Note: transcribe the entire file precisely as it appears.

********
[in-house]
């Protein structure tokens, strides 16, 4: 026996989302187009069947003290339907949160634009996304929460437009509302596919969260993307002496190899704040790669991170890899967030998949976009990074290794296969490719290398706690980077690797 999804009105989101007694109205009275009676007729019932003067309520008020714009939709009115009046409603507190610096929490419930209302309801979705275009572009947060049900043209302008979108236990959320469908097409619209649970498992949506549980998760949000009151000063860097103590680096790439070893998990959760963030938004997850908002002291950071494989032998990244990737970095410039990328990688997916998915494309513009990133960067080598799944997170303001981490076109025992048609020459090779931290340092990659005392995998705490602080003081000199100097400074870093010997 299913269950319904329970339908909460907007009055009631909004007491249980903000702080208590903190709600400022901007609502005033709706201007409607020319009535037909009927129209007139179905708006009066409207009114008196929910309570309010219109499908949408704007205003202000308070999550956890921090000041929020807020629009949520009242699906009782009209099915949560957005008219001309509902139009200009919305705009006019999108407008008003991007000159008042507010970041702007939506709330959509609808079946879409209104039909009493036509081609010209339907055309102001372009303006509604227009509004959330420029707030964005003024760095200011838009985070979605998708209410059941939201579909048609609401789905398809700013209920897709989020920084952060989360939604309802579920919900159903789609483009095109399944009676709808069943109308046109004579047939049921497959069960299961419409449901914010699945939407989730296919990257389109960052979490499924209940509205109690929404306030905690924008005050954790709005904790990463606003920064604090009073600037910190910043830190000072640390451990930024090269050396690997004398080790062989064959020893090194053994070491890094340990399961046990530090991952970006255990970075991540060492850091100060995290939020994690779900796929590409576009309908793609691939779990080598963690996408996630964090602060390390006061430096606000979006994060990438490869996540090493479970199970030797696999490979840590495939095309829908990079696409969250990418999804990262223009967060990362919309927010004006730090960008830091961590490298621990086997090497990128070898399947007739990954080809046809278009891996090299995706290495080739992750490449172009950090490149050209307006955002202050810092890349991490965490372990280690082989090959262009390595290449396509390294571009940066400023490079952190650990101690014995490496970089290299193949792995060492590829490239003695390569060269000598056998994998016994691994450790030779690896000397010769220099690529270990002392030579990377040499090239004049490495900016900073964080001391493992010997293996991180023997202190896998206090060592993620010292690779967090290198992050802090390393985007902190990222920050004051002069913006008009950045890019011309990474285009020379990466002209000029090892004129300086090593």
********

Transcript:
[in-house]
């Protein structure tokens, strides 16, 4: 026996989302187009069947003290339907949160634009996304929460437009509302596919969260993307002496190899704040790669991170890899967030998949976009990074290794296969490719290398706690980077690797 999804009105989101007694109205009275009676007729019932003067309520008020714009939709009115009046409603507190610096929490419930209302309801979705275009572009947060049900043209302008979108236990959320469908097409619209649970498992949506549980998760949000009151000063860097103590680096790439070893998990959760963030938004997850908002002291950071494989032998990244990737970095410039990328990688997916998915494309513009990133960067080598799944997170303001981490076109025992048609020459090779931290340092990659005392995998705490602080003081000199100097400074870093010997 299913269950319904329970339908909460907007009055009631909004007491249980903000702080208590903190709600400022901007609502005033709706201007409607020319009535037909009927129209007139179905708006009066409207009114008196929910309570309010219109499908949408704007205003202000308070999550956890921090000041929020807020629009949520009242699906009782009209099915949560957005008219001309509902139009200009919305705009006019999108407008008003991007000159008042507010970041702007939506709330959509609808079946879409209104039909009493036509081609010209339907055309102001372009303006509604227009509004959330420029707030964005003024760095200011838009985070979605998708209410059941939201579909048609609401789905398809700013209920897709989020920084952060989360939604309802579920919900159903789609483009095109399944009676709808069943109308046109004579047939049921497959069960299961419409449901914010699945939407989730296919990257389109960052979490499924209940509205109690929404306030905690924008005050954790709005904790990463606003920064604090009073600037910190910043830190000072640390451990930024090269050396690997004398080790062989064959020893090194053994070491890094340990399961046990530090991952970006255990970075991540060492850091100060995290939020994690779900796929590409576009309908793609691939779990080598963690996408996630964090602060390390006061430096606000979006994060990438490869996540090493479970199970030797696999490979840590495939095309829908990079696409969250990418999804990262223009967060990362919309927010004006730090960008830091961590490298621990086997090497990128070898399947007739990954080809046809278009891996090299995706290495080739992750490449172009950090490149050209307006955002202050810092890349991490965490372990280690082989090959262009390595290449396509390294571009940066400023490079952190650990101690014995490496970089290299193949792995060492590829490239003695390569060269000598056998994998016994691994450790030779690896000397010769220099690529270990002392030579990377040499090239004049490495900016900073964080001391493992010997293996991180023997202190896998206090060592993620010292690779967090290198992050802090390393985007902190990222920050004051002069913006008009950045890019011309990474285009020379990466002209000029090892004129300086090593």